North Carolina Fly Fishing 4 min read

DIY Guide to Fly Fishing Wilson Creek in North Carolina

Ken Sperry

Posted by Ken Sperry

May 22, 2024

Wilson Creek in North Carolina

Whether you’re a seasoned angler looking for the next best catch or just getting started on fly fishing, it can be a lot of fun to plan your own excursions. Sure, guides are great, but unless you want someone else’s idea of a good time, it can often get in the way. 

In this guide, we’ll cover everything that you need to know about planning your own trip to fly fish Wilson Creek in North Carolina. In no time, you’ll be ready to cast a line and catch some trout in some of the most scenic lands in the country.

About Wilson Creek

Fly fishing Wilson Creek in North Carolina

Wilson Creek flows from Grandfather Mountain, with its headwaters emerging near the Blue Ridge Parkway just above Edgemont. This is a freestone stream that is full of wild and stocked brown and rainbow trout. The creek offers relatively good access and is known as a National Wild and Scenic River

This long creek flows through various public and private sections, and there are two main areas for fishing, known as the Wilson Creek Gorge area and the upper headwaters. Each has its pros and cons and both are worth a visit if you’re coming to the area just to see different types of fly fishing environments based on water flow and features. 

Wilson Creek Map and Fishing Access Sites

map of fishing spots on Wilson Creek in North Carolina

Get Directions to the Fishing Access Points shown above with the DIY Fly Fishing Map

The lower gorge section is about two miles long and pools into a large area near a campground, where there are plenty of deep pools and riffles that the trout love to hide among. The upper section of the creek is more typical of a mountain stream but offers less easy access. There are also some tributaries in the area that are worth a visit while you’re fishing Wilson Creek, so feel free to hike around and explore.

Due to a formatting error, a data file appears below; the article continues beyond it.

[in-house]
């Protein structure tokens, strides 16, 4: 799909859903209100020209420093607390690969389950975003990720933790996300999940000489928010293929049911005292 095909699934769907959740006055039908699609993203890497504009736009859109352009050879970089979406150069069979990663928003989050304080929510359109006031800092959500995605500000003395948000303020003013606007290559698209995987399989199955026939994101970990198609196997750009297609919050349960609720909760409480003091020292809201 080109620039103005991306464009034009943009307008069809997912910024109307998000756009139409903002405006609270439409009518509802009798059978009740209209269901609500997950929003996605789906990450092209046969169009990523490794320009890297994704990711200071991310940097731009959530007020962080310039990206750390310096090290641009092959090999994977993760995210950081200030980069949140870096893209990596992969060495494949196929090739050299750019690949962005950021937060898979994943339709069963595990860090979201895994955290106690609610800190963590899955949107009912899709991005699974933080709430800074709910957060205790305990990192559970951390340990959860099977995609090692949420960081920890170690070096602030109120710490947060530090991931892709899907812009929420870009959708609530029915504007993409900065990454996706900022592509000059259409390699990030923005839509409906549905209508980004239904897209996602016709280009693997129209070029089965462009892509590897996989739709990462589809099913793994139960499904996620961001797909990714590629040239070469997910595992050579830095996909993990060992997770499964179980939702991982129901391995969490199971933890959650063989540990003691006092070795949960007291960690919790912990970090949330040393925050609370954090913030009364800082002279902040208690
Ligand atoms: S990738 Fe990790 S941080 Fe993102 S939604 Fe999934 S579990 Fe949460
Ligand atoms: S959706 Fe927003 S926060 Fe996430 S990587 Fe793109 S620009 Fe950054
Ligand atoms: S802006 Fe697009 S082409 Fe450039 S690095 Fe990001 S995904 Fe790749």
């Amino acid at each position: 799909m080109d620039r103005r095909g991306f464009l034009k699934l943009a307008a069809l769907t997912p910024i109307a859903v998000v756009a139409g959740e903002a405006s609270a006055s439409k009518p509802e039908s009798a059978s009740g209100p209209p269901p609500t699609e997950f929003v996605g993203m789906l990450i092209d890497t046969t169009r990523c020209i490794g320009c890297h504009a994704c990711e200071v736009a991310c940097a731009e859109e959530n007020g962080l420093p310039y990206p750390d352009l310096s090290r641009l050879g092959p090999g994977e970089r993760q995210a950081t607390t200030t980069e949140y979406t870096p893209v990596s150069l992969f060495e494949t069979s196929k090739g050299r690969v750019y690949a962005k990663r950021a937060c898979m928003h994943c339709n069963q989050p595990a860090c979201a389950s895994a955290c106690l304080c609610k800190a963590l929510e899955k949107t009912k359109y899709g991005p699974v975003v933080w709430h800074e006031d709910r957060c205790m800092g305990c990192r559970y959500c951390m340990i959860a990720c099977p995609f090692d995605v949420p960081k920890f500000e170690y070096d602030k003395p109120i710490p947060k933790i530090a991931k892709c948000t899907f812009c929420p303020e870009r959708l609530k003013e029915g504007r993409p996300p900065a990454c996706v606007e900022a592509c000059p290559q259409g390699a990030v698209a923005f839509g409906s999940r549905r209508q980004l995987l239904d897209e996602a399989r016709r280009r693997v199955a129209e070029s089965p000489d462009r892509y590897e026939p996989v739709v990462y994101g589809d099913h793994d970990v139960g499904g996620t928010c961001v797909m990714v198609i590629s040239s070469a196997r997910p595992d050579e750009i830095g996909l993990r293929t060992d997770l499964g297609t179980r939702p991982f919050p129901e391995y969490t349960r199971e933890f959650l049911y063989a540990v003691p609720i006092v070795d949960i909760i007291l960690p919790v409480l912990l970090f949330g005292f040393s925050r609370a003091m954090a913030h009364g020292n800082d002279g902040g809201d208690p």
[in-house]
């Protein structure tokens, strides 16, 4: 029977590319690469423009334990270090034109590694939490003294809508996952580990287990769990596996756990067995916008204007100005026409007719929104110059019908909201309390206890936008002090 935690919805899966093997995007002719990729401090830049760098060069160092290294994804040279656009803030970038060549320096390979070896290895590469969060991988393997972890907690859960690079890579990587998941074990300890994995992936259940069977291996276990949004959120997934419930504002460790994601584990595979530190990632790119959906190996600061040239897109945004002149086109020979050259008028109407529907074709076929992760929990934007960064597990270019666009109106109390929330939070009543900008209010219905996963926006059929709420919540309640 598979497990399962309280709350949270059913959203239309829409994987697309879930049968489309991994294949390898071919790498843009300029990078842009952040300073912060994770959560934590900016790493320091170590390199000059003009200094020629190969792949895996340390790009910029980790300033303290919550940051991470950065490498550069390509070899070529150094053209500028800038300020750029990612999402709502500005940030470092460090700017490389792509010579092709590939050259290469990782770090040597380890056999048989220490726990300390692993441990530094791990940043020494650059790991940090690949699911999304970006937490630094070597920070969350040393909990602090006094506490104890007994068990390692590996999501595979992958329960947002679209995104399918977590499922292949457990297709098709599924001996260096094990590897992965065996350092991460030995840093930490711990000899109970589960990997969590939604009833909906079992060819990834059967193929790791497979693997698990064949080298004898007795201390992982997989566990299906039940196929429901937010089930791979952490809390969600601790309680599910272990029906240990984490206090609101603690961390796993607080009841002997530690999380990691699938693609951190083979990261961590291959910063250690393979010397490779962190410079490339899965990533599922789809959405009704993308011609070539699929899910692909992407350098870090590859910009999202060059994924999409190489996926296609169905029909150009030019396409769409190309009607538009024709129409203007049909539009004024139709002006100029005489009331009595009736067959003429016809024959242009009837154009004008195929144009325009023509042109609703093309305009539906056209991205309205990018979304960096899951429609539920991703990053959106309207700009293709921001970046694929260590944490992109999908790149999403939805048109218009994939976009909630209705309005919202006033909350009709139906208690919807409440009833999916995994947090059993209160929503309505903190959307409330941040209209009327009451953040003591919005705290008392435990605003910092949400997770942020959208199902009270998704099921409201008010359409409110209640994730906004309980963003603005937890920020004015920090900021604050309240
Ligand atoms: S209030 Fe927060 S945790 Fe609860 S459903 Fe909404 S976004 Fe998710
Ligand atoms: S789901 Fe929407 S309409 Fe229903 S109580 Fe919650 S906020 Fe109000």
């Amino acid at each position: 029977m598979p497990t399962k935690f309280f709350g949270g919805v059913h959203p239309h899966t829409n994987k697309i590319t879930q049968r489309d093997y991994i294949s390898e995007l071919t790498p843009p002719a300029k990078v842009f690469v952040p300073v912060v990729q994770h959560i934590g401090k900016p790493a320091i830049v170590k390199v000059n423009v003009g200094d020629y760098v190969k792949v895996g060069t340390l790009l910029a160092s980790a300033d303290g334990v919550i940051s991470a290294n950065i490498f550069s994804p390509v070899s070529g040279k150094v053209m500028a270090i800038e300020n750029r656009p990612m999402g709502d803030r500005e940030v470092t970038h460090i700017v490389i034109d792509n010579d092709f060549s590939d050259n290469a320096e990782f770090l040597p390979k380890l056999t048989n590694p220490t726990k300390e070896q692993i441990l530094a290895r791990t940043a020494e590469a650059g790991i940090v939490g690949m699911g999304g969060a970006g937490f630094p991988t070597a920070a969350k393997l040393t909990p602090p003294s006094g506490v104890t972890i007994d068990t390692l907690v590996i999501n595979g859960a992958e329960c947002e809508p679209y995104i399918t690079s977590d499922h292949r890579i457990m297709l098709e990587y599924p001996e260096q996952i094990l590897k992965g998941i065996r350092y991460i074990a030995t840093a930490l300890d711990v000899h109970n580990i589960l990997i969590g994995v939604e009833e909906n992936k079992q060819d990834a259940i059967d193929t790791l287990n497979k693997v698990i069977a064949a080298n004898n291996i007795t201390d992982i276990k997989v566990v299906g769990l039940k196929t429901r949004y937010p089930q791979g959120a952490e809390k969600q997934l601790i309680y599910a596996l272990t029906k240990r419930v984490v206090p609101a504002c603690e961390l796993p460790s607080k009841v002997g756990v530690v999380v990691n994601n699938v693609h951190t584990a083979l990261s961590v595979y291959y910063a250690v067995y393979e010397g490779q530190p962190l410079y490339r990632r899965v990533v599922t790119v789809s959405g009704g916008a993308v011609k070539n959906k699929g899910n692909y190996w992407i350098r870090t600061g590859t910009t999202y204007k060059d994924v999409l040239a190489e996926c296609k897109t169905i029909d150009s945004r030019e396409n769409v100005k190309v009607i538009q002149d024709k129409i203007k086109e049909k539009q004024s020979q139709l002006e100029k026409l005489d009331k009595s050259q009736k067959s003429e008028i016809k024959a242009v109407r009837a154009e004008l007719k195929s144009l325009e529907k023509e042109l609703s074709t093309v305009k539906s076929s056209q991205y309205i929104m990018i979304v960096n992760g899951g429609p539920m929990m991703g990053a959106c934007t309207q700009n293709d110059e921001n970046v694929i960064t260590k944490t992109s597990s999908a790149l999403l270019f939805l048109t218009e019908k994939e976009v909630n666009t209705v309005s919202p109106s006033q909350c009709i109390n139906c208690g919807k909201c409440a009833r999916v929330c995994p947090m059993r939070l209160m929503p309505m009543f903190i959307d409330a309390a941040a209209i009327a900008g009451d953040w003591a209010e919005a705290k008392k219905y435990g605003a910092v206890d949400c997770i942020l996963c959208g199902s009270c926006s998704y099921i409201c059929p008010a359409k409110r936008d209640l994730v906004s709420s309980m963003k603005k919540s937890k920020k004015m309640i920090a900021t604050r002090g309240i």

Wilson Creek has a heavily stocked area that is a Delayed Harvest Section, which is popular for anglers of all kinds. Here, there are plenty of brook trout, rainbows, and browns that are stocked by the state to offer great angling throughout most of the year. The entire creek is rather popular, but there isn’t a lot of pressure in any one area. 

The majority of the waters in this creek are catch-and-release with fly fishing only and single hook only regulations in place. The creek is also closed during March and the hatchery areas have special regulation fishing times throughout the year to consider.

Best Places to Fish Wilson Creek

You can access the gorge near the Brown Mountain Beach Campground where it pools and is heavily stocked. This access comes from Ralph Winchester Road off of State Highway 90, which provides steep trails to get down to the stream. You will also find more public access above the gorge that is mixed among private lands and offers plenty of pull-off access. 

The upper part of the creek has more difficult access because it takes about half a mile to reach the good fishing areas. You can gain access from Forest Service Road 192 and Forest Service Trail 258, but make sure that you have a map with you at all times because the trails are complex and not very well-marked in this area. 

You can find trails throughout the upper section leading to the creek and its tributaries (see map above), where you will find a good selection of trout without a lot of pressure. If you want to check out the delayed harvest section, you’ll find it downstream of Lost Cove Creek Bridge, following State Road 1328 from Highway 90 to the Phillips Branch bridge.